When the feeding member 170 is operated, it moves forward from the retracted position 140 to the extended position 138. This movement occurs in timed relationship to the anvil reciprocating means 82. To maintain the front or distal end 190 of the finger element 180 on the feeding member in contacting relationship with an element 30, the weight of the housing means 176 may be relied upon to provide a downwardly extending force in the direction of single headed arrow 174 as the finger element 180 pushes the strip 14 along the support surface 52 which also unwinds it from roll 15 via guide roll 196. This also unwinds the insulation element 132 from roll 134 for interposing between the tabs 22.
When the engaging means 136 has obtained the position illustrated at 138 with the distal end 190 adjacent the work station, its forward movement is stopped by the limit means 160. Reversing the movement of piston 148 then applies the necessary downward force on arm 150 to swing the feeding member 170 to the retracted position 140. During this movement the engaging means 136 is free to move over the elements 130. When the engaging means reaches the retracted position 140, as illustrated in FIG. 3, its end 190 is between two adjacent elements 30.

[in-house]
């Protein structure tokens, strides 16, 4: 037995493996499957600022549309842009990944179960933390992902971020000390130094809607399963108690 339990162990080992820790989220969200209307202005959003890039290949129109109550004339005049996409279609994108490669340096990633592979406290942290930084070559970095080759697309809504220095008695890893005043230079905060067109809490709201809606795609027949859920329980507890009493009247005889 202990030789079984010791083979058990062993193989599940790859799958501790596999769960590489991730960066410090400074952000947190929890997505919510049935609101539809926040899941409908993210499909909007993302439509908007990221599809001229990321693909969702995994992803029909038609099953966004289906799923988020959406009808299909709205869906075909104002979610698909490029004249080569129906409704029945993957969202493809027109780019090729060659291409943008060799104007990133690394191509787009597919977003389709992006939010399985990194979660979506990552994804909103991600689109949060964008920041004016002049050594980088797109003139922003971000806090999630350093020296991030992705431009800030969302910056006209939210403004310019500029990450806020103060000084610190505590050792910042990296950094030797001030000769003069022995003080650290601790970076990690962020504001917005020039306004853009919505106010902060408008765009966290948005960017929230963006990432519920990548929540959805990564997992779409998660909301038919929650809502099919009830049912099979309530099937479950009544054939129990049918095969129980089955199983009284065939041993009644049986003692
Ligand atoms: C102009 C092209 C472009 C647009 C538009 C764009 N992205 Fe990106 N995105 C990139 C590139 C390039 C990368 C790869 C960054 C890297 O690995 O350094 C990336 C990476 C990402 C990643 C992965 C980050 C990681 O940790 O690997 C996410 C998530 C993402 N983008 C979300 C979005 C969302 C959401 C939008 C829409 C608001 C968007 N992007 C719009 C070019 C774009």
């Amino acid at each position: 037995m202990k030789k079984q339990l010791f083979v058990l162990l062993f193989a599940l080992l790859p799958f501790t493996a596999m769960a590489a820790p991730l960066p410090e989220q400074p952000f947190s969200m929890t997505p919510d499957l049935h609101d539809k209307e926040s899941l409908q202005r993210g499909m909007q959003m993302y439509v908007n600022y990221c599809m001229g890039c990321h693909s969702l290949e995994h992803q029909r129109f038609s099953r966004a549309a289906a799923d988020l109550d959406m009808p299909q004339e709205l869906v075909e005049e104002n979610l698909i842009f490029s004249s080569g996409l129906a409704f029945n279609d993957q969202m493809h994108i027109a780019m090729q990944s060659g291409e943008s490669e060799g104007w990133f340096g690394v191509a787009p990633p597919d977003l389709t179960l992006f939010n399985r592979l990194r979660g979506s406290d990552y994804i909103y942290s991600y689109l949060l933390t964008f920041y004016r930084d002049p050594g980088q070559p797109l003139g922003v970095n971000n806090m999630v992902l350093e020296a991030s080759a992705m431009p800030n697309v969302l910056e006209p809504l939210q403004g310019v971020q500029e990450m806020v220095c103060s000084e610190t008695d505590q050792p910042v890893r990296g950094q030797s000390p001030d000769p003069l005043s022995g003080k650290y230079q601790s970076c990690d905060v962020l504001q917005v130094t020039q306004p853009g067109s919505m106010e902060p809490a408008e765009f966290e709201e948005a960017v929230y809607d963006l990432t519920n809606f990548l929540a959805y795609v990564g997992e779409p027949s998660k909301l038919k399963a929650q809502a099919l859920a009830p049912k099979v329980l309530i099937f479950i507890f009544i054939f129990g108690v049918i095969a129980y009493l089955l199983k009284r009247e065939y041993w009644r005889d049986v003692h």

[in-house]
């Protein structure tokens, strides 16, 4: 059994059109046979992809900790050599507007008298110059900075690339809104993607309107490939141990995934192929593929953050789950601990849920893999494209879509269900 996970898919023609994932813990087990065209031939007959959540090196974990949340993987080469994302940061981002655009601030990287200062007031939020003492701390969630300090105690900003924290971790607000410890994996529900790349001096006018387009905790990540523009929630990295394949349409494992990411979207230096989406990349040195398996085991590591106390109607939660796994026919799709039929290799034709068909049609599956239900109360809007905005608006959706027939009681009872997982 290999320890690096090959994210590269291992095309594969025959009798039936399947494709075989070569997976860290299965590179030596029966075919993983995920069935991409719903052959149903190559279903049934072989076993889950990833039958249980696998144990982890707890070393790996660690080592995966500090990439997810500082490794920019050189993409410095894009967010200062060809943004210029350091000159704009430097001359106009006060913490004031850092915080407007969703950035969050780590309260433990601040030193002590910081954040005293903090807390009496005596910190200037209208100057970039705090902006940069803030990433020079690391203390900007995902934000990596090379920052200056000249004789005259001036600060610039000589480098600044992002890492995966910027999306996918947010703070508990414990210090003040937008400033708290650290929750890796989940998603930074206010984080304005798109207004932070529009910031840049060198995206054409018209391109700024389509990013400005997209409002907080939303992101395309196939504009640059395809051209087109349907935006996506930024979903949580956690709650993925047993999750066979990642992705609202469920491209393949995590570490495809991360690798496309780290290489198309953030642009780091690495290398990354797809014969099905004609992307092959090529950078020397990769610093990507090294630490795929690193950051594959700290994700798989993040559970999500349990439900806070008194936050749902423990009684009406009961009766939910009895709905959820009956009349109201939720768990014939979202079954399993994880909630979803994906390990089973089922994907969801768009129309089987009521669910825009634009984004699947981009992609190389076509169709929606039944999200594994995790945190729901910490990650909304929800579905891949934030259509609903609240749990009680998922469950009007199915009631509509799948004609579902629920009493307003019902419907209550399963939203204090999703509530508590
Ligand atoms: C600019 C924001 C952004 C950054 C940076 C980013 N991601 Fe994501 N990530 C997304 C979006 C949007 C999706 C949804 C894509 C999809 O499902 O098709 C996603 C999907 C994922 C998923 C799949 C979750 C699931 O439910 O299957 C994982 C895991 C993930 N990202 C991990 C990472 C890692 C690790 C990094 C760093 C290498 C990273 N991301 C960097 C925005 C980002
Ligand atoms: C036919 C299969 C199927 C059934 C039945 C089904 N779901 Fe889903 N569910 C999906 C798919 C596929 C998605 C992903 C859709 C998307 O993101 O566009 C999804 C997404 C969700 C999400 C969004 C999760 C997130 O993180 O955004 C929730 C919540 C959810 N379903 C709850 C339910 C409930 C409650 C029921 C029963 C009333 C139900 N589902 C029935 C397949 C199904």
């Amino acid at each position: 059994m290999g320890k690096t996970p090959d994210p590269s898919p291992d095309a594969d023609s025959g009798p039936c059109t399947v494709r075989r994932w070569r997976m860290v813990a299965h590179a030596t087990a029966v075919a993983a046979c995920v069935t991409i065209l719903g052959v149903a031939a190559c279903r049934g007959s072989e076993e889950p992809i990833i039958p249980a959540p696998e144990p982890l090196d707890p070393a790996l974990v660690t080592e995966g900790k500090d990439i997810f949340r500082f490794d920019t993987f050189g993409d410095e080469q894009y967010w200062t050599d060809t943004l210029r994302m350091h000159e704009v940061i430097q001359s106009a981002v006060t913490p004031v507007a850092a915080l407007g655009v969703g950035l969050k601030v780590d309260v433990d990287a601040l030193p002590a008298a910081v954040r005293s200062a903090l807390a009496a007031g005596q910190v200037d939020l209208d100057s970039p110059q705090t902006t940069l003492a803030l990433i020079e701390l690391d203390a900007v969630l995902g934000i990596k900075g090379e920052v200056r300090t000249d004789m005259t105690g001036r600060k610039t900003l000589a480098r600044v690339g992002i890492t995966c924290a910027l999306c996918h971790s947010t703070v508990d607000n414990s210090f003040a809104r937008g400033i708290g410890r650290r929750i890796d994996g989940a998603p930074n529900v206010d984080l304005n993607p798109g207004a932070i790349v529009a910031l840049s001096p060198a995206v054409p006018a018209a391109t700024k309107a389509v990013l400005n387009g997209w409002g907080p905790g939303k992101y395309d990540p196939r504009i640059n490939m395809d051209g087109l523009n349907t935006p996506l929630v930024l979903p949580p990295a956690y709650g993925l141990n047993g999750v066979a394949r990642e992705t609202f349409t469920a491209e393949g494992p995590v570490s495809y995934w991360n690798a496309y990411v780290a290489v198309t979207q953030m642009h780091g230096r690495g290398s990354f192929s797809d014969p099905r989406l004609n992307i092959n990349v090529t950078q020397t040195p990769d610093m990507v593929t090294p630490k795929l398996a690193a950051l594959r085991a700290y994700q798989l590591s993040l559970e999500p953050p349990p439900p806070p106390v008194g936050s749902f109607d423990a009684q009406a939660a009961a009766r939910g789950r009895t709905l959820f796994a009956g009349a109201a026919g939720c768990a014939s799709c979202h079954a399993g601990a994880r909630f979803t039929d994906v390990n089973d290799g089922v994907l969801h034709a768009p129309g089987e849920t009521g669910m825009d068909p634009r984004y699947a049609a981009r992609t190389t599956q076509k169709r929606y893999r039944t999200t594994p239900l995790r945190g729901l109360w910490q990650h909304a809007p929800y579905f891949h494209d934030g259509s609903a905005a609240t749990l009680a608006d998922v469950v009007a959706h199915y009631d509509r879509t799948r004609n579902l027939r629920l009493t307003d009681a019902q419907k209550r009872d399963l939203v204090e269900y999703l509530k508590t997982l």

When the feeding member 170 moves to advance the housing means 176 and thus the strip 14 and thereafter returns to its retracted position, it has been determined that it is most important to avoid secondary motions of the housing means 176 immediately prior to reaching the fully forward or retracted positions 138, 140. Failure to do so has been found to cause secondary advancement of the strip 14, such that registration of the strip 14 relative to the horn 66 and anvil means 18 is not maintained.